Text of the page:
I found a more stable silver pear bud showing promise…

daffodils

…and a wallflower with its own swimming pool.

wallflower

The day continued to be soggy in the extreme so Mrs Tootlepedal got busy on her interior decorating project and I did the crossword and practised my flute and some songs.

After tea, I went off to sing with our local choir.  We have got some enjoyable music to sing but our conductor was in such a brisk mood tonight that not much of it had sunk in by the end of the evening.  Still, we have homes especially so that we can practise songs.

Looking at the forecast, we are promised a spell of brighter, drier weather and this will be most welcome, particularly if the wind drops a bit too.

I did find a flying siskin in the gloom.

siskin

 

I have recently been sent a good selection of guest pictures and will work through them.  Today’s guest picture comes from Langholm exile, Irving and shows a visitor to his garden.

squirrel

It was only a degree or two above freezing when we got up this morning and the wind was blowing more fiercely than yesterday so in spite of some cheerful sunshine, I was more than happy to stretch breakfast into coffee by way of a crossword and some bird watching.

As the birds that I watched today were exactly the same as the birds that I had watched yesterday, I thought that I might have a bird free blog today for a change.

After coffee, I took a walk round the garden with Mrs Tootlepedal.  She is very pleased with these hellebores this year…

hellebores

…and you can see why.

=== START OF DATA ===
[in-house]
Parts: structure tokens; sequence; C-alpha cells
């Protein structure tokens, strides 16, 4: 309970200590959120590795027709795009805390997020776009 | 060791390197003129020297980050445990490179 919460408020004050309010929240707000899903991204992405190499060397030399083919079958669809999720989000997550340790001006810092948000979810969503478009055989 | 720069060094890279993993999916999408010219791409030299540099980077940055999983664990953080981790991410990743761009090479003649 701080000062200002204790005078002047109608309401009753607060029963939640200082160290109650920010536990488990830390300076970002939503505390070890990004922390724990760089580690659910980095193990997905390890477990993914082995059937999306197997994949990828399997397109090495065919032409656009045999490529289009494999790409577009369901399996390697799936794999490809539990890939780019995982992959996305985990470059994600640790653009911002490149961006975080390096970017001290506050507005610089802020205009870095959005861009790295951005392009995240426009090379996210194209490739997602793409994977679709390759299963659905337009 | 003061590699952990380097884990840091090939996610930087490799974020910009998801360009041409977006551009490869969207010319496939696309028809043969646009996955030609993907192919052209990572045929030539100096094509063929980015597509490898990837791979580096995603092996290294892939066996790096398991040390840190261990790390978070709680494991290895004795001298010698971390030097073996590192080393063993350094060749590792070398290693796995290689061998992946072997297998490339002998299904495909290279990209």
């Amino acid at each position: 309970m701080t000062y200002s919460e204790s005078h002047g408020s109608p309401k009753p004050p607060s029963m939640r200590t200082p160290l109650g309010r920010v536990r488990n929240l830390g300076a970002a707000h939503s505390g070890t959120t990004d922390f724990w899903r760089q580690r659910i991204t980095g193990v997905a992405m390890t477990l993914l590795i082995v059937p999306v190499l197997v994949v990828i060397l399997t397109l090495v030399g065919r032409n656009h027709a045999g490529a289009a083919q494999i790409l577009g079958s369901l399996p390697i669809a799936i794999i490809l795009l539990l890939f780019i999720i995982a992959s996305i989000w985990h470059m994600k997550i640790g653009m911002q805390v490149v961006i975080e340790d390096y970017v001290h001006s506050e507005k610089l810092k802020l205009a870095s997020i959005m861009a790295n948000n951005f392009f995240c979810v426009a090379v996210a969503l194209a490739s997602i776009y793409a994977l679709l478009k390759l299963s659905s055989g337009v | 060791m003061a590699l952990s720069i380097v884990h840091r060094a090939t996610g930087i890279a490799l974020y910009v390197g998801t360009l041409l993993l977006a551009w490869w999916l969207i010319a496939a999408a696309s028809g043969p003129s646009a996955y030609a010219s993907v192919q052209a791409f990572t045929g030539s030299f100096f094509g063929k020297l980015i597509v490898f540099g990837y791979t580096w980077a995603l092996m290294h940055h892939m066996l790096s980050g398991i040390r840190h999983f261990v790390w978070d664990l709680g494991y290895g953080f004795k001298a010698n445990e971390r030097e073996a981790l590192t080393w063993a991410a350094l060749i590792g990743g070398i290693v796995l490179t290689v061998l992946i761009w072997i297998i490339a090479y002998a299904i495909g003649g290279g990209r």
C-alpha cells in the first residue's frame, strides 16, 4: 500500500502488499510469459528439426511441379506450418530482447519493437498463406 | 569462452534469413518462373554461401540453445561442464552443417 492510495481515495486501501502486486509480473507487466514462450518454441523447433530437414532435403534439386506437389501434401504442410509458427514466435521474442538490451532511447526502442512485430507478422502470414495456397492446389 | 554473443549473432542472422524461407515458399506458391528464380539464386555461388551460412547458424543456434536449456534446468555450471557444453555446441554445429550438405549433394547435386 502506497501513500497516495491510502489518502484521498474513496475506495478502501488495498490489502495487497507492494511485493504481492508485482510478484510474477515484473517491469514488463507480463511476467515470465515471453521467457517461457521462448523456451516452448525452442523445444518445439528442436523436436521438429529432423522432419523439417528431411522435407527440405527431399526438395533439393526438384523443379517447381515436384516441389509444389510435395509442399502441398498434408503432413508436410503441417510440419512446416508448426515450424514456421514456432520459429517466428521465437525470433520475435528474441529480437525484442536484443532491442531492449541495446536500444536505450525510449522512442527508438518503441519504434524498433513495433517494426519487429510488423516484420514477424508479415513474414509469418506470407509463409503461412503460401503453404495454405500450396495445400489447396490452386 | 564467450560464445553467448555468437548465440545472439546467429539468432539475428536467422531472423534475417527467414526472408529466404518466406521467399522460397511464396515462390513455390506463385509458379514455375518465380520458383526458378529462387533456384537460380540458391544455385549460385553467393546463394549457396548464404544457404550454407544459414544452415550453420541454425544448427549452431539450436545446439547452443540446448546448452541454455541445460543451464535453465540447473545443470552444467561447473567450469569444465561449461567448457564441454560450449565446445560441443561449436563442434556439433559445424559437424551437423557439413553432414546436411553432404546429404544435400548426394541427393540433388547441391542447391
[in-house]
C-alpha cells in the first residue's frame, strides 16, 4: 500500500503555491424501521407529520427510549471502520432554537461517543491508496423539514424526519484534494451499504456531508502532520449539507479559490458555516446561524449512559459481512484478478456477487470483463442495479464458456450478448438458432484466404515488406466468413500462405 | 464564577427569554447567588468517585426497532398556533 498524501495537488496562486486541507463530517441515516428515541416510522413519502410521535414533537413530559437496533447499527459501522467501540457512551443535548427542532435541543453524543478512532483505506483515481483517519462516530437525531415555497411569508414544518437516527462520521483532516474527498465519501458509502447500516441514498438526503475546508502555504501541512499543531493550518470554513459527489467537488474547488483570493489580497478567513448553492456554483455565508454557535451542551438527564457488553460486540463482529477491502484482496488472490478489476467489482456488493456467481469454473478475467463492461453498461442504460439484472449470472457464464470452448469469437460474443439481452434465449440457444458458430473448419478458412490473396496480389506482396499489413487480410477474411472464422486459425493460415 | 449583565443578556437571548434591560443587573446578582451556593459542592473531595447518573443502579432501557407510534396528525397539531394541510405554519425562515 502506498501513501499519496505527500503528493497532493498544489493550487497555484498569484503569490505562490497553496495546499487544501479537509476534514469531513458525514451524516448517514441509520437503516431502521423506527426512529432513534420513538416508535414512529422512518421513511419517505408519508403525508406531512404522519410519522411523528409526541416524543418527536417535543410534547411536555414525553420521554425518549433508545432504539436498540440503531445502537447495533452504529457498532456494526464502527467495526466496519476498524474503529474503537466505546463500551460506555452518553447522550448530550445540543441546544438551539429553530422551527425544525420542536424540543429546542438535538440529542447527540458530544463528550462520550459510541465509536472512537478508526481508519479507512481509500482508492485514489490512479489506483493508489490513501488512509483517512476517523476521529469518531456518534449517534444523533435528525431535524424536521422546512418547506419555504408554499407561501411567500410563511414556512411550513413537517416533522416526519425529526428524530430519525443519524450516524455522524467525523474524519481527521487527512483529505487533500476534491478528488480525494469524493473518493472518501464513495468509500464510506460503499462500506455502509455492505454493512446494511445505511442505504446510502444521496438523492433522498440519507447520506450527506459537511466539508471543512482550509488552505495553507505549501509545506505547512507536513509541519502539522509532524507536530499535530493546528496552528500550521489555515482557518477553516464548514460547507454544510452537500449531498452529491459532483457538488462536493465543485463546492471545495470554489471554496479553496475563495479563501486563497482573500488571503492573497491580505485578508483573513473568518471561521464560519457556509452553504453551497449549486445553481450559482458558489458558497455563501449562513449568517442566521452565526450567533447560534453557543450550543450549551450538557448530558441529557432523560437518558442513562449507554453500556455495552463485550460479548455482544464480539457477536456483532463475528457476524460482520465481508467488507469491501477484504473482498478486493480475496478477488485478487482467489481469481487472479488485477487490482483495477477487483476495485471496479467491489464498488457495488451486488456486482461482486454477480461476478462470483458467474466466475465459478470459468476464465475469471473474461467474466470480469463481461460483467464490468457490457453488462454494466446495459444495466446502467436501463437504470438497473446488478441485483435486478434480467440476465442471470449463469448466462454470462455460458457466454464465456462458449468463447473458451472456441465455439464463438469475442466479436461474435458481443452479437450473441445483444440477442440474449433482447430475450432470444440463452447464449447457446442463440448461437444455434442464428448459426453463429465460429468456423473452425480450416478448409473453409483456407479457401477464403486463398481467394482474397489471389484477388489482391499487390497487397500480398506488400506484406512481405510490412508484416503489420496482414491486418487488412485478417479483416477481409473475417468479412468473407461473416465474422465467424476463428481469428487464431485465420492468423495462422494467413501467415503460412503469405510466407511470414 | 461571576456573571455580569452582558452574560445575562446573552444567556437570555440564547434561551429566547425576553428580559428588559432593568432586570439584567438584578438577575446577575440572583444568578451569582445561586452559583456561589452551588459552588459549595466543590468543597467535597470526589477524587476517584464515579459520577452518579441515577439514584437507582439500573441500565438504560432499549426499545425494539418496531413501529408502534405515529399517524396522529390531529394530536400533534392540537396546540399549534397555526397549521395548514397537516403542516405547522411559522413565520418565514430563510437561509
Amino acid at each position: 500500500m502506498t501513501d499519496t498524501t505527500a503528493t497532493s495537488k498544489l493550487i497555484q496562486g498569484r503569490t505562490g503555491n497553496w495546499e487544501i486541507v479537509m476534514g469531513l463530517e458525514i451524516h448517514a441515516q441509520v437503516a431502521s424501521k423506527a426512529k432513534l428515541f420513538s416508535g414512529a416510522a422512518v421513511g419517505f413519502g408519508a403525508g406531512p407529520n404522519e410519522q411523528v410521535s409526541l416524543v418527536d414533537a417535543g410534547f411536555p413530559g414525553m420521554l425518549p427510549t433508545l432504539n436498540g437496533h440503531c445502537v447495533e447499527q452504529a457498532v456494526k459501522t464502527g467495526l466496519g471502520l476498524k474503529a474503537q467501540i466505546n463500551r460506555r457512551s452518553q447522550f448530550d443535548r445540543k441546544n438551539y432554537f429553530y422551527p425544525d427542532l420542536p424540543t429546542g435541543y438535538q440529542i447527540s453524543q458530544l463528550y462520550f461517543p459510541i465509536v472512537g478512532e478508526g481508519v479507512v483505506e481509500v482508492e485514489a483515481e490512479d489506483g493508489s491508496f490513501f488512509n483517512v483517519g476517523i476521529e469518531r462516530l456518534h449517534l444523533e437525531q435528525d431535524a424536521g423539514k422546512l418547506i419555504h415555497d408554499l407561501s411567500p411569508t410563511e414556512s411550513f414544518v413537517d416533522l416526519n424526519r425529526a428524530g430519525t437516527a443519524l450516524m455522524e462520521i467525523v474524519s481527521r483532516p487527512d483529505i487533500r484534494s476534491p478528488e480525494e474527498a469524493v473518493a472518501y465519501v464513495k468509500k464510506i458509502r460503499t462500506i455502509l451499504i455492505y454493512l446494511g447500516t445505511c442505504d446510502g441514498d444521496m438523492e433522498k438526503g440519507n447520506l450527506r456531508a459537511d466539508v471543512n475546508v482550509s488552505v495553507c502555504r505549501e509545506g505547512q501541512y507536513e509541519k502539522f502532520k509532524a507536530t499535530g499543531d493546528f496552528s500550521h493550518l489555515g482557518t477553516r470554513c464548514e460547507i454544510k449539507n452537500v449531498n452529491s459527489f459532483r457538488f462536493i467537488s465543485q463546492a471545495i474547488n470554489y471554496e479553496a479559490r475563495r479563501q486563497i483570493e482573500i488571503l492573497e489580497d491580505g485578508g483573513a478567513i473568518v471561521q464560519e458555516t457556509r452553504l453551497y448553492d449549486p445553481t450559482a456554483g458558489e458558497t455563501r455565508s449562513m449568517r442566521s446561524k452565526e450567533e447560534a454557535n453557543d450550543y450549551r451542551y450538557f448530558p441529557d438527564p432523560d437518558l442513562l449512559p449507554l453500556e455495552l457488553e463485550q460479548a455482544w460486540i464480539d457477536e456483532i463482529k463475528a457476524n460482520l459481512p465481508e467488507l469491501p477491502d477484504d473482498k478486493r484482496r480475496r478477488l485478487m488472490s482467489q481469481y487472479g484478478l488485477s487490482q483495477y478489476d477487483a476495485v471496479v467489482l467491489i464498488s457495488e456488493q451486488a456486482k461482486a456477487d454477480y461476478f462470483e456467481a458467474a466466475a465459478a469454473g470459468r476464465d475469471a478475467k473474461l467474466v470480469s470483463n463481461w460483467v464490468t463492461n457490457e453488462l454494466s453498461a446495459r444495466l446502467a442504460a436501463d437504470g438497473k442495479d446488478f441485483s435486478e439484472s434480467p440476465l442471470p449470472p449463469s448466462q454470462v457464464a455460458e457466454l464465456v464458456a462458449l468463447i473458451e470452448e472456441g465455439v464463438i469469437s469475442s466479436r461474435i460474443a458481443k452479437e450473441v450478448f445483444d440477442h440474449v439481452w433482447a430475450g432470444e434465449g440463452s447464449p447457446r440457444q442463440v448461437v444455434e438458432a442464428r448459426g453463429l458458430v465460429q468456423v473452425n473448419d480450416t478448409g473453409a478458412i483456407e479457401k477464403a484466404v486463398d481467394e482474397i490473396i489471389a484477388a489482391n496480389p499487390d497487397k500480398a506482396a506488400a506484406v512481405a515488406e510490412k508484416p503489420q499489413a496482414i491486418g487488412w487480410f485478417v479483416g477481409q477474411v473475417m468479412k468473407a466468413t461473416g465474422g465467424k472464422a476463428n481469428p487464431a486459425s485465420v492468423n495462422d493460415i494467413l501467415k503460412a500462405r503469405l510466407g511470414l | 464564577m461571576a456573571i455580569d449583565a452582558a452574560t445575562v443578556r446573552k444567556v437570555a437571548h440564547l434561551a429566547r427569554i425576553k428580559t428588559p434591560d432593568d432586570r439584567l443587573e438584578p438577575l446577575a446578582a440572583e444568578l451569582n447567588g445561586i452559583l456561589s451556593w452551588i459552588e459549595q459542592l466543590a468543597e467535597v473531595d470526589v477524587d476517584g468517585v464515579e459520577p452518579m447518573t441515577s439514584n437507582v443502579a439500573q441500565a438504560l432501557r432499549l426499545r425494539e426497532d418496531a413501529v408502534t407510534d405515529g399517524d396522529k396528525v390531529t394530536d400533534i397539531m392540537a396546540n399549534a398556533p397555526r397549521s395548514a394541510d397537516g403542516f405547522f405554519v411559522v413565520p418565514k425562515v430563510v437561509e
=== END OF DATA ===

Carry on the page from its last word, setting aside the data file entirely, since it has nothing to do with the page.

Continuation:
To make up for the lack of pictures of birds, I went out for a walk, hoping to find interesting things to look at and choosing a route that was well protected by hedges and woods.  If you could get out of the wind and into the sunshine, it was a grand day for an expedition.

I went along the track to the Becks wood, passing fresh growth on the larches…

larch

…new lambs in the fields…

larch

…and a dove from above.

white pigeon

…or possibly a pigeon.

I kept an eye for scarlet elf caps in the wood and saw that there were still one or two about.

P1100335

(I put an editing suggestion from last night’s meeting into action with this image.  I need a bit more work at it but it was fun to play about in the photo editor.)

I thought that the light might be right for a visit to the little waterfall on the Becks Burn…

Becks waterfall

..but I still didn’t manage to capture just what a delightful corner this spot is.  I’ll try again in summer.

When I had crossed the burn and got through the woods, I walked up the road for a bit.  I noted a well built stone culvert…

culvert

…which no doubt these days would be a concrete or metal pipe.  The labour involved in creating the roads round us must have been enormous as they are crossed by endless little streams….

…and I saw my first celandine of the spring…

celandine

…which was more welcome to me by the roadside than it will be to Mrs Tootlepedal if any appear in the garden.

The views were well decorated with clouds again…

Becks view

…but they were kinder today and I got round my walk without encountering any hail or rain.

I went to visit the old curling pond but it is sadly overgrown now.  The visit wasn’t wasted though as  a’dogs tooth’ peltigera lichen caught my eye as I was jumping over a ditch in the wood.

peltigera

I walked back down the road….

Becks road

..with yet more views on the way…

View from hallcrofts

…until I stopped to take a picture of the bridge over the Becks Burn as it passes under the  Wauchope road .

Becks Burn

There is a good show of daffodils waiting to greet visitors to the town as they approach from the west…

Meikleholm daffodils

…but I liked this lone dandelion as well.